Chinese plan to dam the Yarlung Zangbao, the world’s highest river, threatens to spark conflict with downstream India, as per media reports. China is planning to construct a mega-dam on the Yarlung Zangbao River, which flows through Tibet and eventually becomes the Brahmaputra when it enters India.
The Yarlung Zangbao Dam plan is moving ahead without China discussing or entering into water-sharing agreements with downstream India or Bangladesh. Bangladesh, which maintains cordial relations with Chinese, too protested over the Yarlung Zangbao Dam, media reported.
Bertil Linter in an opinion piece in Asia Times wrote that precise technical details regarding the mega-dam on the Yarlung Zangbo River are lacking, but regional media reports indicate it will likely dwarf the massive Three Gorges Dam on the Yangtze River and generate three times as much electricity for distribution in China.
Both Brahmaputra and the glaciers that feed Ganga originate in China. As an upstream riparian region, China maintains an advantageous position and can build infrastructure to intentionally prevent water from flowing downstream.
Owing to previous tendencies where the Chinese have been reluctant to provide details of its hydropower projects, there is a trust deficit between the two neighbours.
Chinese dam-building and water division plans along the Brahmaputra (called Yarlung Zangbao in China) is a source of tension between the two neighbours.
Not only India but other nations of Southeast Asia are affected due to China’s lack of consultations with downstream neighbours and has sparked controversy with them.
China has built eleven mega-dams on the Mekong River, causing water levels there to fluctuate widely without prior notice in Myanmar, Laos, Thailand, Cambodia and Vietnam, media reported.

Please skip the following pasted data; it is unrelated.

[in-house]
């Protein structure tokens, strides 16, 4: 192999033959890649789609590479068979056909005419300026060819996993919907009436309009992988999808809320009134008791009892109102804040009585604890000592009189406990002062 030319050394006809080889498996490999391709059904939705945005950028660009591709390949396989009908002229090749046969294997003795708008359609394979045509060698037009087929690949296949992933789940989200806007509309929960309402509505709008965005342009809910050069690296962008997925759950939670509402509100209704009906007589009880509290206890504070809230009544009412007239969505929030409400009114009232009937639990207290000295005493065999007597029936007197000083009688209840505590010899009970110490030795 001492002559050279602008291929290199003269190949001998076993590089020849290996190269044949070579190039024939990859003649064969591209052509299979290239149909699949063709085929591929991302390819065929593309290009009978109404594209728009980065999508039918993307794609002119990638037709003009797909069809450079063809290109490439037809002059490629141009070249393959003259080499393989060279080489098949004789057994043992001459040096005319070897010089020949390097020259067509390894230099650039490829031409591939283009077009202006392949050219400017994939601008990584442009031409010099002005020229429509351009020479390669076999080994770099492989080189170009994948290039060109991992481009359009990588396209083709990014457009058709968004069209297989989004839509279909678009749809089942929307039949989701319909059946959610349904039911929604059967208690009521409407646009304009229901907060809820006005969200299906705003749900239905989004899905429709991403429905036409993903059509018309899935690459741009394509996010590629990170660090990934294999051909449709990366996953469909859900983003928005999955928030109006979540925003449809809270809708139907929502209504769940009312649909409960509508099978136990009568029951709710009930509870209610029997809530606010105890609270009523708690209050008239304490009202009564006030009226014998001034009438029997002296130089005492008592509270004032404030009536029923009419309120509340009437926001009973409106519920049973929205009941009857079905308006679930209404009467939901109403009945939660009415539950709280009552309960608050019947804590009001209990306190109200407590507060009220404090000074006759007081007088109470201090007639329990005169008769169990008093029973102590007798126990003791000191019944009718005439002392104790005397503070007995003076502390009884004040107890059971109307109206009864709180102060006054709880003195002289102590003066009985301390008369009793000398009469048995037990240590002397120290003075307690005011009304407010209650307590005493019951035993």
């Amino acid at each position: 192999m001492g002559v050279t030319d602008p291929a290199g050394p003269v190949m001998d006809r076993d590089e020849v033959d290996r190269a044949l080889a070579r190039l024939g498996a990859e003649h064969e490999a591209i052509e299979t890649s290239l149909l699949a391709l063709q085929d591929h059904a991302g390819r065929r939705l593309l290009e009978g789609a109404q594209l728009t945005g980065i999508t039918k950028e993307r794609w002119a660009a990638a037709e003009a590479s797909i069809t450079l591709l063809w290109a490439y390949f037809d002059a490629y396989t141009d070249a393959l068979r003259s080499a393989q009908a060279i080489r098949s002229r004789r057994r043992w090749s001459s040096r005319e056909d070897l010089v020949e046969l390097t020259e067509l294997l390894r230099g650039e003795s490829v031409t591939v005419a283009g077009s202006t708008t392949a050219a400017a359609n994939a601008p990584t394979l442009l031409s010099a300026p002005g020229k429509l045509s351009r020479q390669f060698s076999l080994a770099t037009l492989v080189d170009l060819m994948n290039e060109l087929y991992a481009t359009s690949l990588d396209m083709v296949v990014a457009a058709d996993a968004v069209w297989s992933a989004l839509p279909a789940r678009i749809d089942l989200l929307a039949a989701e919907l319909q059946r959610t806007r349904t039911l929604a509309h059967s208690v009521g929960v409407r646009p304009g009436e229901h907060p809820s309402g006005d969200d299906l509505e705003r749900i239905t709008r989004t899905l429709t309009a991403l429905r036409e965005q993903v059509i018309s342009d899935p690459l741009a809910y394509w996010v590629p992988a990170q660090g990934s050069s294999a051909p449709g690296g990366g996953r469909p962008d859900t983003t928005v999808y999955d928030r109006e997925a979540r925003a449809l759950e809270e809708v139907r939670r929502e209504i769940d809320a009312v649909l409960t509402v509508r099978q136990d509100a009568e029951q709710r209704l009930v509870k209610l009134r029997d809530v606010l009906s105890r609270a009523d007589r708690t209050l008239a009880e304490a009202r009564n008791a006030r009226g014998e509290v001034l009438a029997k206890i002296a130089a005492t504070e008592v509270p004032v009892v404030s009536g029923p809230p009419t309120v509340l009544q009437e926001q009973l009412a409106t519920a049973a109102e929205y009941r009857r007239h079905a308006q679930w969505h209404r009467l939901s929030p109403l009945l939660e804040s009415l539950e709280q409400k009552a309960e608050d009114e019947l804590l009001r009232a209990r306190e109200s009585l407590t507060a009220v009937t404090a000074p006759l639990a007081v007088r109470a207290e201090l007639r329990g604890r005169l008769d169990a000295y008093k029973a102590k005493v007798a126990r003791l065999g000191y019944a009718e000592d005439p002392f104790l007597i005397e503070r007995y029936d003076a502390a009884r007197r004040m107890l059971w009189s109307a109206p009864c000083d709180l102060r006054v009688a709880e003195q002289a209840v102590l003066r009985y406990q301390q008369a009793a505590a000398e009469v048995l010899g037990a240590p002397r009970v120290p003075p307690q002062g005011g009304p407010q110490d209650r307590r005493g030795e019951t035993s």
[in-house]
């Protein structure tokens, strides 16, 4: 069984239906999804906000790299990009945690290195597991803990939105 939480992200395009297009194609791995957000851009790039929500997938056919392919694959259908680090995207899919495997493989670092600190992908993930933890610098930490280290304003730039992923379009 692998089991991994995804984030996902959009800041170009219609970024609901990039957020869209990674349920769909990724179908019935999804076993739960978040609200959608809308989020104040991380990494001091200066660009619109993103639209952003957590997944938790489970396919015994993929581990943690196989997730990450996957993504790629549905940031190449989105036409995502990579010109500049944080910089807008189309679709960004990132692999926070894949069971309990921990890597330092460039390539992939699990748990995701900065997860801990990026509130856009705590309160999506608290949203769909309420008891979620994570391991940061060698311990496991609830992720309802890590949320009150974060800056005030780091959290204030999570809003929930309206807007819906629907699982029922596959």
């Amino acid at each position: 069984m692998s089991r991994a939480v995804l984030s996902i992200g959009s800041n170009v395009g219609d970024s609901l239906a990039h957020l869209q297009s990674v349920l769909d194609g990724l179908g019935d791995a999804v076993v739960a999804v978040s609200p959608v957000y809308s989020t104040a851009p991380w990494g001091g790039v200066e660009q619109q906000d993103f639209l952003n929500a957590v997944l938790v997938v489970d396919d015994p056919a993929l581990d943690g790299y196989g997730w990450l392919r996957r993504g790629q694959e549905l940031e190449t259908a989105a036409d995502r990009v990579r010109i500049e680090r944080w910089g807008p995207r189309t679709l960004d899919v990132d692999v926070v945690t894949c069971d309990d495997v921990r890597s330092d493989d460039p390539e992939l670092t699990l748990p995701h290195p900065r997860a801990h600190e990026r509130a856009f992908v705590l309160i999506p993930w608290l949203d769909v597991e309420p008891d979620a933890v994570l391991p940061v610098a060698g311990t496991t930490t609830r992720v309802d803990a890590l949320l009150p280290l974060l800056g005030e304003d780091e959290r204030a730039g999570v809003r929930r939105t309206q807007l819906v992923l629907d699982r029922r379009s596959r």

As per reports, in late December, China reduced water discharge from a dam to test its equipment near the town of Jinghong in southern Yunnan province from 1,904 cubic meters to 1,000 cubic meters per second.
It took almost a week for China to inform the downstream countries of the move, which wasn’t enough time for downstream countries to prepare, resulting in disruptions in shipping and commerce. Water levels had already dropped a meter at Thailand’s Chiang Saen, where the Mekong forms the border with Laos, wrote Linter.
China’s announcement was made only after the Washington-based Stimson Center’s Southeast Asia Program’s Mekong Dam Monitor, which uses satellite imagery to keep tabs on water levels along the river, notified the Mekong River Commission, a regional cooperation organization of which China is not a member.
Some analysts believe China is using its leverage over water flows as a stick to win concessions from downstream Southeast Asian states on other issues, including in regard to its Belt and Road Initiative.
China is using the same tactics with India with its Yarlung Zangbao Dam designs. Earlier, China clashed with India in Ladakh in June last year and a 2017 border stand-off near the border with Bhutan has angered both nations over China’s unilaterally decided hydroelectric power scheme.
The Himalayan water war will affect India and Bangladesh as both rely on the Brahmaputra’s water for agriculture. Both India and Bangladesh worry that these dams will give Beijing the ability to divert or store water in times of political crisis.
Everyday policy concerns like water sharing and usage often receive less attention, are combined with larger security or border concerns, or are dealt with only when natural disasters occur. Yet water politics has far-reaching consequences for the prosperity and security of countries.